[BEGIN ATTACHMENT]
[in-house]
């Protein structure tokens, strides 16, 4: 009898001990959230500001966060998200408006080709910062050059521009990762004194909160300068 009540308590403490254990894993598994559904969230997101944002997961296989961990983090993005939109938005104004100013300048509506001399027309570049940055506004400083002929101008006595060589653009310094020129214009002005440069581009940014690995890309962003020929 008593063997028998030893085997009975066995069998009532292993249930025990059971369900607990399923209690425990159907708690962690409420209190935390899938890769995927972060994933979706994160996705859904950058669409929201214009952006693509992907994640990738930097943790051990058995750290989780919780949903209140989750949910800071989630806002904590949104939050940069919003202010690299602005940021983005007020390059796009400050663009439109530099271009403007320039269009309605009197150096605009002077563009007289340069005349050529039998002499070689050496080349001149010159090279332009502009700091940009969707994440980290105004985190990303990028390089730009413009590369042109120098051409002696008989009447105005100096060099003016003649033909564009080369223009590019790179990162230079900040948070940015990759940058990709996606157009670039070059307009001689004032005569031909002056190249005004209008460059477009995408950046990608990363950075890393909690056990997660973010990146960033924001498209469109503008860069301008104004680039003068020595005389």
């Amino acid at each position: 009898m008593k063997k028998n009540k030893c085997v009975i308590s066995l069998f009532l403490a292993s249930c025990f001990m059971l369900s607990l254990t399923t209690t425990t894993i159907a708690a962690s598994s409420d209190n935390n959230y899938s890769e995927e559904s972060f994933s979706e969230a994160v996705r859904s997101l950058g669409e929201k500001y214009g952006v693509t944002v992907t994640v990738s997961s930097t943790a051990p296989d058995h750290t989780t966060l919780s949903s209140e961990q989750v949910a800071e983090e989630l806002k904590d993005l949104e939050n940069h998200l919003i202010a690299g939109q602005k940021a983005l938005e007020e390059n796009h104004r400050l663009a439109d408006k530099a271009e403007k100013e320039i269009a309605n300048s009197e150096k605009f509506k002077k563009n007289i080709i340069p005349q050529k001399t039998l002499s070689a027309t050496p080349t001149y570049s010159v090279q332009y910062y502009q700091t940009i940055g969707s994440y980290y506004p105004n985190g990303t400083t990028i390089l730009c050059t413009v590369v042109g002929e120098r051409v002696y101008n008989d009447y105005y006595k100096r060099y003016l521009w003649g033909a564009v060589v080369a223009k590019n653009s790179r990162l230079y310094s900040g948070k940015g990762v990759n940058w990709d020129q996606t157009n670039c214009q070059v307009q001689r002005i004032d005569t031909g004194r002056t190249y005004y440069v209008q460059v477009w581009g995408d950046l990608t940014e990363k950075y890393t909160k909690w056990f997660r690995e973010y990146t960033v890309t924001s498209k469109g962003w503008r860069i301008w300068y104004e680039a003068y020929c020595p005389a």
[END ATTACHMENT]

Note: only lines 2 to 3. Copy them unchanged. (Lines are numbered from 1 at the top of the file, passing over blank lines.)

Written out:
């Protein structure tokens, strides 16, 4: 009898001990959230500001966060998200408006080709910062050059521009990762004194909160300068 009540308590403490254990894993598994559904969230997101944002997961296989961990983090993005939109938005104004100013300048509506001399027309570049940055506004400083002929101008006595060589653009310094020129214009002005440069581009940014690995890309962003020929 008593063997028998030893085997009975066995069998009532292993249930025990059971369900607990399923209690425990159907708690962690409420209190935390899938890769995927972060994933979706994160996705859904950058669409929201214009952006693509992907994640990738930097943790051990058995750290989780919780949903209140989750949910800071989630806002904590949104939050940069919003202010690299602005940021983005007020390059796009400050663009439109530099271009403007320039269009309605009197150096605009002077563009007289340069005349050529039998002499070689050496080349001149010159090279332009502009700091940009969707994440980290105004985190990303990028390089730009413009590369042109120098051409002696008989009447105005100096060099003016003649033909564009080369223009590019790179990162230079900040948070940015990759940058990709996606157009670039070059307009001689004032005569031909002056190249005004209008460059477009995408950046990608990363950075890393909690056990997660973010990146960033924001498209469109503008860069301008104004680039003068020595005389």
């Amino acid at each position: 009898m008593k063997k028998n009540k030893c085997v009975i308590s066995l069998f009532l403490a292993s249930c025990f001990m059971l369900s607990l254990t399923t209690t425990t894993i159907a708690a962690s598994s409420d209190n935390n959230y899938s890769e995927e559904s972060f994933s979706e969230a994160v996705r859904s997101l950058g669409e929201k500001y214009g952006v693509t944002v992907t994640v990738s997961s930097t943790a051990p296989d058995h750290t989780t966060l919780s949903s209140e961990q989750v949910a800071e983090e989630l806002k904590d993005l949104e939050n940069h998200l919003i202010a690299g939109q602005k940021a983005l938005e007020e390059n796009h104004r400050l663009a439109d408006k530099a271009e403007k100013e320039i269009a309605n300048s009197e150096k605009f509506k002077k563009n007289i080709i340069p005349q050529k001399t039998l002499s070689a027309t050496p080349t001149y570049s010159v090279q332009y910062y502009q700091t940009i940055g969707s994440y980290y506004p105004n985190g990303t400083t990028i390089l730009c050059t413009v590369v042109g002929e120098r051409v002696y101008n008989d009447y105005y006595k100096r060099y003016l521009w003649g033909a564009v060589v080369a223009k590019n653009s790179r990162l230079y310094s900040g948070k940015g990762v990759n940058w990709d020129q996606t157009n670039c214009q070059v307009q001689r002005i004032d005569t031909g004194r002056t190249y005004y440069v209008q460059v477009w581009g995408d950046l990608t940014e990363k950075y890393t909160k909690w056990f997660r690995e973010y990146t960033v890309t924001s498209k469109g962003w503008r860069i301008w300068y104004e680039a003068y020929c020595p005389a």